PCB layout is critical for removing heat and delivering power. This technical webinar, presented by Vicor, will cover important aspects of PCB design for maximizing heat transfer while minimizing power-delivery impedance and losses.
You’re invited to join this free webinar, held Wednesday, June 10, at 2 pm ET, where you will learn about:
- Applying thermal models and simulation
- PCB layout for effective thermal management
- Power/signal routing and integrity in high-density, high-current applications to minimize board losses and maximize performance
Register by clicking here
Will Growing Levels of Analog Functions in SoCs Affect Power Requirements of Tomorrow’s Products?
Brian Bailey, analog EDA guru and Technology Editor/EDA for Semiconductor Engineering, believes it will. Although primarily aimed at the EDA community, his latest blog, titled “Low-Power Analog,” should serve as a heads-up to the power community: We may not be able to count on Moore’s Law when we anticipate the power requirements of mixed-signal devices fabricated on the next process geometry. Brian puts it this way:
Analog circuitry is usually a small part of a large SoC, but it does not scale in the same way as digital circuitry under Moore’s Law. The power consumed by analog is becoming an increasing concern, especially for battery-operated devices. At the same time, little automation is available to help analog designers reduce consumption.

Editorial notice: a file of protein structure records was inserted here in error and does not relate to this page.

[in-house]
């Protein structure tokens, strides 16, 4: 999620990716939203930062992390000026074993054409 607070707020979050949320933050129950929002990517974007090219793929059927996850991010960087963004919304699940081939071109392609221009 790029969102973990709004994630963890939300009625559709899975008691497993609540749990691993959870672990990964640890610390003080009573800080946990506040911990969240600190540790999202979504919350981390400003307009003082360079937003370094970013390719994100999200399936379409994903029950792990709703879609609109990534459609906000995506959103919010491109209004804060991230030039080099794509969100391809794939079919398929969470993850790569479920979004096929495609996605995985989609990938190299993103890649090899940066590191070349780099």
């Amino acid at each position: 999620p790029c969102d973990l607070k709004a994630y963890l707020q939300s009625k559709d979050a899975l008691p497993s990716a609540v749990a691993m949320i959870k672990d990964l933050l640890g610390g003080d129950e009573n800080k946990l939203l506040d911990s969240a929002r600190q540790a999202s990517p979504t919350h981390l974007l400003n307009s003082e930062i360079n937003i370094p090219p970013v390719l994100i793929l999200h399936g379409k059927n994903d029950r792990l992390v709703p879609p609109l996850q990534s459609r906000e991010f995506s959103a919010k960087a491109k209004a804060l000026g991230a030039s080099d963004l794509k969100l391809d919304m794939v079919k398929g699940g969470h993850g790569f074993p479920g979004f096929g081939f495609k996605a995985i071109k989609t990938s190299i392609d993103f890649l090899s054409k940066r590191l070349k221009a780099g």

“Newer consumer devices, like smartphones and wearables, along with IoT nodes, are resulting in an increasing number of sensors being built into these devices,” says Björn Zeugmann, member of the Integrated Sensor Electronics research group at Fraunhofer IIS’ Engineering of Adaptive Systems Division. “These devices also need to be very low power, and thus there is growing importance for power optimization within analog circuits.”
To read further, visit https://semiengineering.com/low-power-analog/
Advanced Power Solutions for Extreme-Performance GPU/CPU/XPU AI Accelerator Cards
Vicor Corp. announced a ChiP-set for supplying power to high-performance GPU, CPU, and ASIC (“XPU”) processors directly from a 48-V supply bus. A driver, MCD4609, and a pair of MCM4609 current multiplier modules can supply up to 650 A continuous and 1,200 A peak. Owing to their small footprint and low profile (45.7 × 8.6 × 3.2 mm), the current multipliers can be placed close to the processor, enabling reduced power-distribution-network (PDN) losses and higher power system efficiency.